All our primary and booster vaccinations are given by appointment with a veterinary surgeon. The fee includes a clinical examination by the vet to check that your pet has no intercurrent problems and a chance for you to discuss any issues about your pet that you may have. We think that it is appropriate for both puppy/kitten vaccines to be administered by a veterinary surgeon as it is likely that you will have lots of questions to ask & we will have lots to talk about.
We feel that our puppy and kitten primary vaccination course prices are very competative. We generally do not offer 'bundles' as these can be proscriptive and act against providing appropriate individualised treatment for your pet.
A course of 2 puppy vaccinations are currently £59.04 and for a kitten (including leukaemia) is £59.92. These prices include VAT.
From time of second vaccination upto 6 months we are offering complementary nurse consultations to ensure that you are managing with all the responsibilities of pet ownership.
Vaccines are boosted in accordance with the data sheet recommendations gnerally on an annual basis & we try to send reminders - if you move then let us know.
Dogs are vaccinated routinely against Distemper, Parvovirus, Leptospirosis (2 types), Adenovirus (hepatitis) and Parainfluenza. With the exception of parainfluenza (which is one of many viruses
that can cause coughing) these diseases are potentially fatal and can be difficult or impossible to treat. We can start puppy vaccines from 7-8 weeks.
There is a course of 2 vaccines and the second vaccine must be when the puppy is at least 10 weeks old. This is because earlier vaccine is less effective due to the presence of antibodies in the puppy it has acquired from its mother in the milk. The vaccine takes 5-7 days to be fully effective so your puppy should not be walked until around a week after the second vaccine. It is however very important to socialize your puppy when young. Visitors to your house, especially children are encouraged so your puppy does not grow up wary of new or strange things. Annual vaccines are needed to maintain immunity.
There have been some cases of parvovirus in Harrogate this summer, all in puppies including a couple of vaccinated dogs. Because of this we are offering an extra parvo vaccine at 16 weeks of age . If maternal immunity has reduced the efficacy of the 10 week vaccine we are hoping that this will protect any vulnerable puppies.
Adult vaccinated dogs should not be at risk of Parvovirus infection.
Other vaccines used in dogs are Kennel Cough (caused by Bordatella, a bacterium related to whooping cough – don't worry we cannot catch Kennel Cough!) This vaccine is administered up the nose as a single dose and the immunity is rapid in onset and lasts for 12 months. It can be given at the same time as routine vaccines.
Rabies vaccination is available for pets travelling abroad.
It is compulsory for travelling pets before a pet passport to be issued and immunity lasts for 3 years. Pet passport certification needs to be done by a vet who is a Local Veterinary Inspector so book and appointment with Ruth or Allison.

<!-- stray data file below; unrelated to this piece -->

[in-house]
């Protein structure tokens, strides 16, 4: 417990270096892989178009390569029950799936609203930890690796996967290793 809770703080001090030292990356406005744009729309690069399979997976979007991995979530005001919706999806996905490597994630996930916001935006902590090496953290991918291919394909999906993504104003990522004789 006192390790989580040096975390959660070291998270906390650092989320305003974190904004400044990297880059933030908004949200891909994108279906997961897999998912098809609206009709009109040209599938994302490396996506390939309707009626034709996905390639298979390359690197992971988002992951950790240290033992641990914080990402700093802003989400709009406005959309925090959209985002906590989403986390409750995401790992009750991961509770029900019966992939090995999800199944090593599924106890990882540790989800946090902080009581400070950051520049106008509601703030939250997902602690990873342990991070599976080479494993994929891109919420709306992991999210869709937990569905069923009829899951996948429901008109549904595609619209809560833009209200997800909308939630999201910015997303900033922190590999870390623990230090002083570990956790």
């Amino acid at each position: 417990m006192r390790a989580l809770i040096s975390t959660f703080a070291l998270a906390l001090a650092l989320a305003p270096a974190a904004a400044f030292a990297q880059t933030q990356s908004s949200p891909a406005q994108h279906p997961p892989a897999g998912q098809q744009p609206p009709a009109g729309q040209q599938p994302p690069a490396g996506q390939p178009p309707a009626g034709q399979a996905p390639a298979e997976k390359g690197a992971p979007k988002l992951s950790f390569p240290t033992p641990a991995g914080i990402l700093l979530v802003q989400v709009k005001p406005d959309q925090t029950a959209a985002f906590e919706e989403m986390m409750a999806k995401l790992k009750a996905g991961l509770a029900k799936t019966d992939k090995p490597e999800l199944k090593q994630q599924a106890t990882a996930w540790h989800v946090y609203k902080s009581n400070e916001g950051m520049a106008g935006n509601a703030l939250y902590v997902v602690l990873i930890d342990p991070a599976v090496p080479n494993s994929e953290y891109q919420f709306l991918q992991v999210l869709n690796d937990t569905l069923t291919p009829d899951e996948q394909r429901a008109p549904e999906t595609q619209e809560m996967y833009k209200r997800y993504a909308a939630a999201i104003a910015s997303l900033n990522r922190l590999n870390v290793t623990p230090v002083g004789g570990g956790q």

A vaccine for Leishmaniaisis is now available. This disease occurs in southern Europe, is serious and difficult to treat. Vaccination is advisable for the travelling pet.
We vaccinate cats against Feline Infectious enteritis (a virus similar to parvovirus in dogs), Herpes virus and Calicivirus (both causes of cat flu) and Feline Leukaemia (causes immunosupression, anaemia and some cancers). The primary course is given as 2 vaccines 3-4 weeks apart and the second vaccine must be given at least 12 weeks of age. Annual boosters are given.
We also vaccinate travelling cats against rabies.
We vaccinate rabbits against Myxomatosis and Viral Haemorrhagic disease. Both these dieases are fatal and well worth preventing. We now have the new 2 in 1 vaccine for these diseases which lasts a full year and is given as a single injection once a year. It can be given at any time over 5 weeks of age and is a significant saving on the old annual VHD and twice yearly myxomatsis vaccine as well as increased convenience.
Myxomatosis is spread by biting insects which means that pet rabbits could be exposed without direct contact with wild rabbits
The rabbit vaccination situation has become more complex with the evolution of a second strain of VHD, now present in the UK. We have seen a fatal cases of this & there is a separate vaccine available.
We anticipate that by the summer of 2020 there will be a combine drabbit vaccine available which will do Myxomatosis and both strains of VHD
Ferrets can be vaccinated against distemper using our standard dog vaccine. This lasts for a year
If you have any questions about how vaccines work and their value in maintaining animal health then this webpage produced by the British Veterinary Association may help